Patrick Chamoiseau, in choosing to write ‘Texaco’ using shifting points of view, jumps in time, switches in tone and dialect and circularity, achieves what Spivak upholds in her seminal ‘Can the Subaltern Speak (1)?’, which is the creation of a multi-facted narrative where the multiple Creole identities represented (in ‘Texaco’) tell their own story in their own language, at their own pace and in a manner closer to their own oral traditions versus the format or style of western fiction. (Spivak’s criticism was that ‘benevolent’ Western intellectuals can silence the subaltern by attempting to speak for them).
In ‘Texaco’, City is evoked frequently, and one such time is when the “city which was not City” is described in opposition to the Quarter and its hutches—“There was a constant going and coming between the Quarter of the Wretched and the City’s heart. City was the open ocean. The Quarter was the port of registry” (172). We are also given Esternome’s own version of City—
“City’s a quake. A tremor. There all things are possible, and there all things are mean. City sweeps and carries you along, never lets go of you, gets you mixed up in its old secrets. In the end you take them in without ever understanding them. You tell those just-off-the-hills that that’s how it is and they eat it up: but City has just gulped you in without showing you the ropes. A City is the ages all gathered in one place, not just in the names, houses, statues, but in the not-visible. A City sips the joys, the pain, the thoughts, ever feeling, it makes its dew out of them, which you see without being able to point to it. That’s what City is and that was Saint-Pierre.” (173-174).
With this thought in mind while reading Chamoiseau’s ‘Texaco’, I was immediately struck by the similarities between its thread involving descriptions of movement to and from City, and a similar thread in works of French Realism, such as Stendhal’s ‘The Red and the Black’ and Zola’s ‘Germinal’, but for the purpose of this blog post, specifically, Balzac’s ‘Pere Goriot’.
While ‘Pere Goriot’ is not considered part of the post-colonial canon, I’d like to argue that the issues of class, economic status, place and identity raised by the inhabitants of Maison Vauquer, and Eugène de Rastignac’s own constant battle to enter and be accepted by the bon-ton in Paris, in an effort to move away from both the Bucolic South of his youth as well as from the stench of poverty of the neighborhood in which the Maison Vauquer stands, speak to concepts of Subaltern, a field of Post-Colonial studies that focuses on individuals and/or communities that exist outside the hegemonic Center, often but not always represented as City.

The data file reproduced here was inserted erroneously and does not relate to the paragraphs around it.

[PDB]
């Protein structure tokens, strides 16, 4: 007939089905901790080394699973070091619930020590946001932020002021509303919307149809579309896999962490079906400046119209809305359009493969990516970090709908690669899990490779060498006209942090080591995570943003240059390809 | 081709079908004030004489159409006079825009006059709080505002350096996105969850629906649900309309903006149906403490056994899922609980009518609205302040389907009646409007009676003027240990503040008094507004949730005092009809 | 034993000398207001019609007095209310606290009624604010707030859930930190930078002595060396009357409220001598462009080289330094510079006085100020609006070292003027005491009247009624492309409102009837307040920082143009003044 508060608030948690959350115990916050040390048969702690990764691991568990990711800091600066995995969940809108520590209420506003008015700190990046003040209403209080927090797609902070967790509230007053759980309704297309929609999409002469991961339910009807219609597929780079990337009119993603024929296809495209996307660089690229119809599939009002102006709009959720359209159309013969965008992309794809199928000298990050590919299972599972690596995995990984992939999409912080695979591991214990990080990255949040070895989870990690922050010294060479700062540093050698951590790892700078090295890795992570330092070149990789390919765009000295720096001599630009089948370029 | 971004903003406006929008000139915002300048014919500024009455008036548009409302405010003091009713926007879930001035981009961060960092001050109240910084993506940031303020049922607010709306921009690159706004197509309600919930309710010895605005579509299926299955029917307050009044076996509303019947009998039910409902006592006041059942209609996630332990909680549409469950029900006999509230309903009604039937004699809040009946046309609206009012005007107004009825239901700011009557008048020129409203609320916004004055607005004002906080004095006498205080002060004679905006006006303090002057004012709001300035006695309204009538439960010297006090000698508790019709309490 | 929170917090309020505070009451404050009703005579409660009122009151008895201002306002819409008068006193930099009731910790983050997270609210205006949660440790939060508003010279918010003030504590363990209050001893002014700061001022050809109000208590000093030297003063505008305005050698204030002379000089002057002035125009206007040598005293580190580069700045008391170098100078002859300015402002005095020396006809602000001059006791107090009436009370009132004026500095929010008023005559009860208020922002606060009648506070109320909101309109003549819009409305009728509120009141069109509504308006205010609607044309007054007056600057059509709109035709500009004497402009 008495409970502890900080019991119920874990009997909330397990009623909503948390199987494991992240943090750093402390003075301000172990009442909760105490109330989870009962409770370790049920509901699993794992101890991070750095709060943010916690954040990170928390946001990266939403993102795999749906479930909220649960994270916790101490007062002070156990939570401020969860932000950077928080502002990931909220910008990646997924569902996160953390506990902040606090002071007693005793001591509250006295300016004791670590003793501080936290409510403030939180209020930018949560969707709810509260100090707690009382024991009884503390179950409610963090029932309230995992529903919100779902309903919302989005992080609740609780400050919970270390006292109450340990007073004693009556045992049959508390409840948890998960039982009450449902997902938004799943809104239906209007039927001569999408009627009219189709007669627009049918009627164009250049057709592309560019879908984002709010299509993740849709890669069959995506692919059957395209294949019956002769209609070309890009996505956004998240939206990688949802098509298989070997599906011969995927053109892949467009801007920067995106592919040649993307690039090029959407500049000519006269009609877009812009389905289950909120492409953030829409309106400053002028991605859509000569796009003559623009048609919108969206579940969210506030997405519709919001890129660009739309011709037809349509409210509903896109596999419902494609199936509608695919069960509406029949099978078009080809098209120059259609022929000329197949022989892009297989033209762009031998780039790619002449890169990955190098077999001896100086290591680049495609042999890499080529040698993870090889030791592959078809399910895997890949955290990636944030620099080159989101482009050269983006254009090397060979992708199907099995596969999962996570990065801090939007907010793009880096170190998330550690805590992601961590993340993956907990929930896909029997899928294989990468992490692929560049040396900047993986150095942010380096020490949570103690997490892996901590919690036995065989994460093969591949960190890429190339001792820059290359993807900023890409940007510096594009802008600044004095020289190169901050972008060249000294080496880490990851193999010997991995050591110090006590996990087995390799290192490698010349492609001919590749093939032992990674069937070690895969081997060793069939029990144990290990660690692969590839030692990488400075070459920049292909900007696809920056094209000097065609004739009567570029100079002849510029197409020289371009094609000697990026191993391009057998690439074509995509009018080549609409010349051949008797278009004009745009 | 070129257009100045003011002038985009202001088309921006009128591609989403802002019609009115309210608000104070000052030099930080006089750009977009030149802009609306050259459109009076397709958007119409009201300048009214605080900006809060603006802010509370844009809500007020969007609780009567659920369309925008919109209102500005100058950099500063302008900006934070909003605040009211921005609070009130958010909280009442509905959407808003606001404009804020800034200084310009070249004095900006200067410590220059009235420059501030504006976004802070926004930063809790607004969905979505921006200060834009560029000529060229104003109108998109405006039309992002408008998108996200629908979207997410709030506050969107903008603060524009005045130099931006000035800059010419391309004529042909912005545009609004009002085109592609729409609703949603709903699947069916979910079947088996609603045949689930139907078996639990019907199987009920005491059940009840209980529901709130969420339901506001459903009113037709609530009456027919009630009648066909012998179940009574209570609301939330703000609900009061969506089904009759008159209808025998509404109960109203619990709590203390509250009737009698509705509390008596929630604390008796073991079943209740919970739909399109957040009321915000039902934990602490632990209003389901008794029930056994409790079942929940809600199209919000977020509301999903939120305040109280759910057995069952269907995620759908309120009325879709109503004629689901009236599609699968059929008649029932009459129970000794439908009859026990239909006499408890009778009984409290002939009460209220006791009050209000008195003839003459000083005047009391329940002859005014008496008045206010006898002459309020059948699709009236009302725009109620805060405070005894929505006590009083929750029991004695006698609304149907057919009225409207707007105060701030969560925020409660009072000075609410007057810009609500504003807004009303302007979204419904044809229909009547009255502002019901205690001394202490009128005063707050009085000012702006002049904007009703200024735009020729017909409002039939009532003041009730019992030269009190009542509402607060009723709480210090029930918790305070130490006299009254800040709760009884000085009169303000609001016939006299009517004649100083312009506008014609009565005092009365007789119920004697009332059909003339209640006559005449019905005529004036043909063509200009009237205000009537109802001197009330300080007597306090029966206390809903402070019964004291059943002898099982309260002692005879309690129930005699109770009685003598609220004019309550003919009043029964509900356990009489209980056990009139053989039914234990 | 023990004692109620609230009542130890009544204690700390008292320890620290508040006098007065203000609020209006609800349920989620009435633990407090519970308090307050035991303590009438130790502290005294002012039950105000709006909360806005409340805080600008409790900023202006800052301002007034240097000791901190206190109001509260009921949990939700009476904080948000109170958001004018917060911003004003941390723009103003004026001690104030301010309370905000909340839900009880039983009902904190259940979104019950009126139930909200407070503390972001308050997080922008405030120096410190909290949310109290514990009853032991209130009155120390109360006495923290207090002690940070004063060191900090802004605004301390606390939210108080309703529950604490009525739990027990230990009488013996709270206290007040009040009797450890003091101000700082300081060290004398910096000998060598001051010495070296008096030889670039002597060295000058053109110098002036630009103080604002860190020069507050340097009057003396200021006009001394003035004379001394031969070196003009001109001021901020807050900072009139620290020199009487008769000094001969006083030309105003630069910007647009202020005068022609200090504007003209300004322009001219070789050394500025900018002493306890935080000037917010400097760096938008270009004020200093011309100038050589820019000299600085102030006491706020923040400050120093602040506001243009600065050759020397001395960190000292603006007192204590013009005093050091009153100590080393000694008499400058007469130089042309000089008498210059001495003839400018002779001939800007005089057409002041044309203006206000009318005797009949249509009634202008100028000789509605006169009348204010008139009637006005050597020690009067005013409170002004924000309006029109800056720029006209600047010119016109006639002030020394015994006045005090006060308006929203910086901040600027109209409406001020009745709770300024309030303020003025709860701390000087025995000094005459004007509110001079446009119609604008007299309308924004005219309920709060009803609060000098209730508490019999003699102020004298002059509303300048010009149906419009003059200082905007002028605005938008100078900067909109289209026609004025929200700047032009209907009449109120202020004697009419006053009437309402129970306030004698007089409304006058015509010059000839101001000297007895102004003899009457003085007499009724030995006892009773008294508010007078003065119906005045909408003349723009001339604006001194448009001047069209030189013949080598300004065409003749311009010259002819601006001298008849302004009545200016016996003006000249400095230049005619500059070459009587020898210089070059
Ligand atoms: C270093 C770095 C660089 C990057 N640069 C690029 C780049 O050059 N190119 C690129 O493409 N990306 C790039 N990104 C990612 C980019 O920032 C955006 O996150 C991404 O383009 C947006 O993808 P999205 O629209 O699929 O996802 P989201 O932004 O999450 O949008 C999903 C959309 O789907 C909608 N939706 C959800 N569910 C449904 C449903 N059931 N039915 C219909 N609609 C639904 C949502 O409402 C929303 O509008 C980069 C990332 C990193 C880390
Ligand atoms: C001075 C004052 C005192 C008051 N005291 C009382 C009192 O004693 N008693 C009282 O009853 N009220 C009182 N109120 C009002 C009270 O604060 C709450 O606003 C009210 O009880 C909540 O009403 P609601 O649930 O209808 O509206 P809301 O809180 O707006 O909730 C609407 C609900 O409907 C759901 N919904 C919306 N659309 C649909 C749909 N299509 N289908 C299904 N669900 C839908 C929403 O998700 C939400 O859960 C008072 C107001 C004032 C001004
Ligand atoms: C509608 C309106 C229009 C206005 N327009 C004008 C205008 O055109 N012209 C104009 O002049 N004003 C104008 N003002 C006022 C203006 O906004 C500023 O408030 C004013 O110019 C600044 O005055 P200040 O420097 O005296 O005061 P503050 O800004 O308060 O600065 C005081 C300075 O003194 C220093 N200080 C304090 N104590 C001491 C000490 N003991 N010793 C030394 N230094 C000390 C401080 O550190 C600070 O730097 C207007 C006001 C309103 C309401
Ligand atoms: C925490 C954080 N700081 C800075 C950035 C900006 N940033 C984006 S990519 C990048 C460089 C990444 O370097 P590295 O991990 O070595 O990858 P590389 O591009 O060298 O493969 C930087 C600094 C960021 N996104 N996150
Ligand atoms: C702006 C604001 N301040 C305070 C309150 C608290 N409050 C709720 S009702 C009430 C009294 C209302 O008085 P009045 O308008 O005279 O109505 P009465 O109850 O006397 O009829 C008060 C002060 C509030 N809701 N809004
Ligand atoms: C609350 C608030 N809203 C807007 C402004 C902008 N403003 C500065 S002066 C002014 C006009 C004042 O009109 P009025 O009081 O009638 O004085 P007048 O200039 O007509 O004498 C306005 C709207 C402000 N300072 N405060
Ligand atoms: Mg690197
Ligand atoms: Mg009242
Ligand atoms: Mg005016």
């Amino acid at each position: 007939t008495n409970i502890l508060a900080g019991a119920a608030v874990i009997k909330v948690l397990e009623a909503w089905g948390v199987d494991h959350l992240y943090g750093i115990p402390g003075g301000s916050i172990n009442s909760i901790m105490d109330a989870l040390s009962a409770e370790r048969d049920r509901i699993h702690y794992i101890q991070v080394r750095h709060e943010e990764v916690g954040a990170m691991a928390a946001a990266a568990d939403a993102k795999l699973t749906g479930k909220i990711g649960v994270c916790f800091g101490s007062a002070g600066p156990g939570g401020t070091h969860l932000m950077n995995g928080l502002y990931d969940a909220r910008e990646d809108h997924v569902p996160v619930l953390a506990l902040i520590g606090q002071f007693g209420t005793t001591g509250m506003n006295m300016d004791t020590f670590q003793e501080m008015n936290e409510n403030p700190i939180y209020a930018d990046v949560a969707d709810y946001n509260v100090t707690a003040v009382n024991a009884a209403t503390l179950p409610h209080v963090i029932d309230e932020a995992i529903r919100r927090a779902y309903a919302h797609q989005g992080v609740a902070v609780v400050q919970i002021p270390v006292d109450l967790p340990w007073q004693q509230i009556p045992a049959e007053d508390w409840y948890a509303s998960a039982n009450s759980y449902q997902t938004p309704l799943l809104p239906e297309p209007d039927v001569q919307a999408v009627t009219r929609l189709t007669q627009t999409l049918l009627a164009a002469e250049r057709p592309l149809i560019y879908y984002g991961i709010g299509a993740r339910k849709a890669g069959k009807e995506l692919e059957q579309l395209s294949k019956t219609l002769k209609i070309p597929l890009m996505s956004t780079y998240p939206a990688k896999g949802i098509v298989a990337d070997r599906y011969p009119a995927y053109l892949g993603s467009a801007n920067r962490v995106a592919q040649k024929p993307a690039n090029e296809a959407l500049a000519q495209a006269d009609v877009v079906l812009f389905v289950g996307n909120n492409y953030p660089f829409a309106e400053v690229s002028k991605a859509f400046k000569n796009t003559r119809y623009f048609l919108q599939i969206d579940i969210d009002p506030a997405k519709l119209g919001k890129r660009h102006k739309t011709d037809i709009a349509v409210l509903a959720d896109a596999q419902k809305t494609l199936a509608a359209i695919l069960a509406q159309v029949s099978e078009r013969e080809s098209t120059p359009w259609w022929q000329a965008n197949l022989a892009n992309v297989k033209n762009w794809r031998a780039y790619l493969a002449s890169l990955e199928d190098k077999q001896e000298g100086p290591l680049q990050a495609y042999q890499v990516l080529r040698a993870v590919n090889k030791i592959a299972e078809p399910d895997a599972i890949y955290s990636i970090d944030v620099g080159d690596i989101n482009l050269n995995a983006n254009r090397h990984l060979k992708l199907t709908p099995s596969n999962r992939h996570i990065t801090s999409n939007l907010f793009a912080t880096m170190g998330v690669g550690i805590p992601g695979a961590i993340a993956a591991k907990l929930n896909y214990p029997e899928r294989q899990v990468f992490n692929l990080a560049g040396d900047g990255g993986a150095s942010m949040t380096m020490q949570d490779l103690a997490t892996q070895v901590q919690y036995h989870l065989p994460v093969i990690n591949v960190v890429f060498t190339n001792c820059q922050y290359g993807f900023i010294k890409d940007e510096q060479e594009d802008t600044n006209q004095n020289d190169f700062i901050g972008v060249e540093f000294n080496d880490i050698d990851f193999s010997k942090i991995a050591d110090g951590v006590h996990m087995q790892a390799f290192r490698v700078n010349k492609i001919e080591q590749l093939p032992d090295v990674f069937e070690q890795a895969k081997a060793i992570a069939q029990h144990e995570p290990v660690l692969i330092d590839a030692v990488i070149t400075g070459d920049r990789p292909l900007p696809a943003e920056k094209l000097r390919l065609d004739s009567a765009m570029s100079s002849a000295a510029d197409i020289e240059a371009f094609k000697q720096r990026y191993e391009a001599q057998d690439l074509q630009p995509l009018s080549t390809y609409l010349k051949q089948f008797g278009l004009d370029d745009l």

Balzac himself was said to have been influenced while writing ‘Pere Goriot’ by the writing of James Fenimore Cooper, who at the time was known for his representation of Native Americans and their often violent interaction with civilization, a theme that certainly influenced Balzac’s use of characterization and dichotomies within ‘Pere Goriot’. It is in the juxtaposition of ordinary citizens against an omnipresent, all-powerful, mysterious City that I feel contains some of the seeds of Subaltern Studies and literature.
At the end of Pere Goriot, the reader is shown an incredibly epic scene: Goriot is dead, and Rastignac finds himself on a hill (I believe he reached here after a walk through the Père-Lachaise cemetery, post-funeral) overlooking Paris, which Balzac lays before him as a glittering, beautiful entity. He starts off towards his dinner with Delphine de Nucingen (which has social implications all of its own) but not before (at least in Loesberg’s interpretation) yelling out, “À nous deux, maintenant!” (“It’s between you and me now!”), presumably directing this challenge at Paris.
Chamoiseau gives Marie-Sophie the ability to co-opt and subvert this idea of challenging a city:
We shoved our way about next to City, holding on to it by its thousand survival cracks. But City ignored us. Its activity, glances, the facets of its life (from every day’s morning to the beautiful night neon) ignored us. We had vied for its promises, its destiny; we were denied its promises, its destiny. Nothing was given, everything was to be wrung out. We spoke to those who looked like us. We answered their call for help and they answered ours. The old Quarters held hands, going around City, families joined them, exchanges linked them. We wandered around City, going in to draw from it, going around it to live. We saw City from above, but in reality we lived at the bottom of its indifference which was often hostile.
The descriptions of movement to and from City gives Chamoiseau’s characters the agency to vocalize what they win and lose in every movement, and allows for multiple narrators and identities in a way that creates a multilinear and thus more authentic subaltern narrative. This more authentic narrative is a feature that distinctly belongs to writing that arises out of the “Overseas Departments” of France, which according to the New Internationalist, Chamoiseau interprets as another form of colonialism (2). I’d like to argue that Subaltern Literature written from within these Overseas Departments (like Martinique) is uniquely placed to vocalize multidimensional stories and narratives in a way other colonies or ex-colonies are not, because of the outlier moving to City (outside moving in) aesthetic that is so firmly a part of French culture, including French colonizing culture, first written about by French Realism authors such as Zola and Balzac.